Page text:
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Rick Weingarten — Technology Consultant To OITP John Bertot — University of Maryland Bob Bocher — Wisconsin State Library Nancy Bolt — Nancy Bolt & Associates.

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Presentation on theme: "Rick Weingarten — Technology Consultant To OITP John Bertot — University of Maryland Bob Bocher — Wisconsin State Library Nancy Bolt — Nancy Bolt & Associates."— Presentation transcript:

1 Rick Weingarten — Technology Consultant To OITP John Bertot — University of Maryland Bob Bocher — Wisconsin State Library Nancy Bolt — Nancy Bolt & Associates ALA Conference June 29, 2008 Slides will be at

2 2 The Dilemma of Moore’s Law  Performance/ price doubles every (18, 12, 9, ?) months  Chips, computers, memory, communications  Being connected is not enough, staying adequately connected is the problem

3 3 Staying Ahead Of The Curve  What’s the problem, don’t prices drop for telecom? -Well, sort of, but  Commodities versus Infrastructure  Different business model—rent service instead of sell device  Less competition  Global interoperable facility  Major investments  Price and availability depend on  Geography  Deployment strategies and investment decisions  Regional and national public policies—telecom regulated  Procurement strategies  Thus, libraries find it a struggle to keep up

4 4 What Moore’s Law Means to Libraries  Problem of connectivity is endemic to nature of technology.  Problem is ongoing and very long term  Computing has been following ML for over 50 years!  Solutions are very complex, not just finding dollars  Organizational  Procurement policies (E-rate)  Complicated technological analysis  Etc. 4

5 5 Why Care? Demand is up  More serious services  E-government  Jobs  Health  Normal apps are increasingly complex  Higher definition  Streaming media  Two-way  New apps are more demanding  Participatory Networks  Peer to peer  Gaming

6 6 OITP/ALA Research And Interventions Investigations  Public Libraries and the Internet  Annual ORS/ FSU survey began to show scale and nature of the connectivity problem (www.ii.fsu.edu/plinternet_reports.cfm)  Public Library Connectivity Project  OITP study investigated qualitative issues—impacts, barriers and solutions (www.ala.org/ala/washoff/oitp/ papersa/public_version_final.pdf)  Supported by Bill & Melinda Gates Foundation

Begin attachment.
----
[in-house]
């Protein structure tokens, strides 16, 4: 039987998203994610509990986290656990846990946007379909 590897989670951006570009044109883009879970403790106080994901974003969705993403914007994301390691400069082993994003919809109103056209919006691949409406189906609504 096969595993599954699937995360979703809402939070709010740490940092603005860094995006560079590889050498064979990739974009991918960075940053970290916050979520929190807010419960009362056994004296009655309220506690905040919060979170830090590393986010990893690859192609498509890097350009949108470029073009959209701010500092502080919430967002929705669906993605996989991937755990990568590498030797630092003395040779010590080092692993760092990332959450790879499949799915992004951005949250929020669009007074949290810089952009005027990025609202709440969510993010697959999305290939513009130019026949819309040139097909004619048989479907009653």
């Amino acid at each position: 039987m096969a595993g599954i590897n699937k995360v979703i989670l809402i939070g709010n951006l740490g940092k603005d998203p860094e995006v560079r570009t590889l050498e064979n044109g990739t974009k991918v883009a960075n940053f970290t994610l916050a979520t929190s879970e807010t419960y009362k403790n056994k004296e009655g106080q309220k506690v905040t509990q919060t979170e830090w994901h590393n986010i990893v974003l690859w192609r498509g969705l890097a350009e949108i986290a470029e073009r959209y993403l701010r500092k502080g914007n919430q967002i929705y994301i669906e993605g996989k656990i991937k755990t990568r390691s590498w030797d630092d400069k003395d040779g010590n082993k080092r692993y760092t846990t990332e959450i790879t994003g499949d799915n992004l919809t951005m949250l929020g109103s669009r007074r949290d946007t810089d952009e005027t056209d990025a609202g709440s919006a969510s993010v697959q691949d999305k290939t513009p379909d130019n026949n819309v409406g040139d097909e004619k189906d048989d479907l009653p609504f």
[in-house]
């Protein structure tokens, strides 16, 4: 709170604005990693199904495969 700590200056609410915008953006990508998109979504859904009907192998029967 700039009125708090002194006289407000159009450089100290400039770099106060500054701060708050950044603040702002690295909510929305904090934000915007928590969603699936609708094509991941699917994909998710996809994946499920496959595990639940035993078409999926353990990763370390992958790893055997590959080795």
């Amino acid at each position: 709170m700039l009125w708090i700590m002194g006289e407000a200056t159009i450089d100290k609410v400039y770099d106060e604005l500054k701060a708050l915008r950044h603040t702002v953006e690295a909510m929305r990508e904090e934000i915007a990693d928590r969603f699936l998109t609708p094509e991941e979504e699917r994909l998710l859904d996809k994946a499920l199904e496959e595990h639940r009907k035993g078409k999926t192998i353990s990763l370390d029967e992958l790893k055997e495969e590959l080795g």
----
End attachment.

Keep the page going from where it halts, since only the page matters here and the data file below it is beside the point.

7 7 Needs for Building Broadband Capacity (Summary of May 2008 Workshop)  Education  Understanding the relationship between services (e.g., databases, streaming media) and bandwidth requirements  Understanding key telecommunication terms  Understanding telecommunication configurations, traffic routing techniques, packet prioritization/shaping, and a host of other technical aspects 7

8 8 Needs for Building Broadband Capacity  Education (cont)  Understanding what telecommunication carriers and ISPs may be able to provide in terms of reporting services  Understanding security issues  More  There is a need to dispel the mystery of telecommunication technologies within libraries

9 9 Needs for Building Broadband Capacity  Technical Collaboration  Need to share technical know-how within the library community  Technical working group to create a knowledge forum for  Sharing technical expertise  Developing models for connectivity –Including case studies, lessons learned, and best practices  Developing quality standards for today and next generation library services  Exploring data reporting and analysis techniques  Can include tutorials, sample network configurations, analysis software, and a range of other useful material for the library community  Online; planning manual 9

10 10 Needs for Building Broadband Capacity  Quality of Service Standards  There are no generally accepted or developed library-based quality standards for Internet access  Need performance measures and standards of service for benchmarking and service goals  Can provide guidance regarding the technical implementations of services and resources within libraries  Can inform policy makers and telecommunication carriers regarding library-developed acceptable levels of telecommunication services for the library community 10

11 11  Capacity Management Tools  Can help optimize bandwidth use  Can set QoS for applications (e.g., shared ILS)  Technical knowledge  Knowledgeable staff can be difficult to find and retain  More complexity with library consortia WANs  General guidelines on bandwidth use  Bandwidth needed by various applications and services  Difficult to define (e.g., video)  Caution in setting any broadband baselines Needs for Building Broadband Capacity